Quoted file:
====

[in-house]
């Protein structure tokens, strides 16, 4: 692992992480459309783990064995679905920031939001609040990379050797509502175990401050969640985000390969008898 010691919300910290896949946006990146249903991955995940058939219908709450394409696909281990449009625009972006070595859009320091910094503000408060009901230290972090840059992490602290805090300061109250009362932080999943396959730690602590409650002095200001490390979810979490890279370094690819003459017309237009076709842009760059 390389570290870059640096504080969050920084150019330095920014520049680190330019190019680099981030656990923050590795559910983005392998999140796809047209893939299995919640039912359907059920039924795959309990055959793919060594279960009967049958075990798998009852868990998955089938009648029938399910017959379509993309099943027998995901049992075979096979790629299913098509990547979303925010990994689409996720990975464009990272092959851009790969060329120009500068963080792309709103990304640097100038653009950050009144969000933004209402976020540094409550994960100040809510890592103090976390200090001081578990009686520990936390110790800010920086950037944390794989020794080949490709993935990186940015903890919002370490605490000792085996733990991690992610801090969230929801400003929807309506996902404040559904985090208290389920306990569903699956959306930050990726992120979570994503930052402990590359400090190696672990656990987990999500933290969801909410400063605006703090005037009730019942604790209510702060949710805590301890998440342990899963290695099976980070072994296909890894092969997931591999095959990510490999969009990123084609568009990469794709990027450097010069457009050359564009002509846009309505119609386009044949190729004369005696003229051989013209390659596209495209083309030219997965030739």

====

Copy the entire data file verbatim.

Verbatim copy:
[in-house]
């Protein structure tokens, strides 16, 4: 692992992480459309783990064995679905920031939001609040990379050797509502175990401050969640985000390969008898 010691919300910290896949946006990146249903991955995940058939219908709450394409696909281990449009625009972006070595859009320091910094503000408060009901230290972090840059992490602290805090300061109250009362932080999943396959730690602590409650002095200001490390979810979490890279370094690819003459017309237009076709842009760059 390389570290870059640096504080969050920084150019330095920014520049680190330019190019680099981030656990923050590795559910983005392998999140796809047209893939299995919640039912359907059920039924795959309990055959793919060594279960009967049958075990798998009852868990998955089938009648029938399910017959379509993309099943027998995901049992075979096979790629299913098509990547979303925010990994689409996720990975464009990272092959851009790969060329120009500068963080792309709103990304640097100038653009950050009144969000933004209402976020540094409550994960100040809510890592103090976390200090001081578990009686520990936390110790800010920086950037944390794989020794080949490709993935990186940015903890919002370490605490000792085996733990991690992610801090969230929801400003929807309506996902404040559904985090208290389920306990569903699956959306930050990726992120979570994503930052402990590359400090190696672990656990987990999500933290969801909410400063605006703090005037009730019942604790209510702060949710805590301890998440342990899963290695099976980070072994296909890894092969997931591999095959990510490999969009990123084609568009990469794709990027450097010069457009050359564009002509846009309505119609386009044949190729004369005696003229051989013209390659596209495209083309030219997965030739």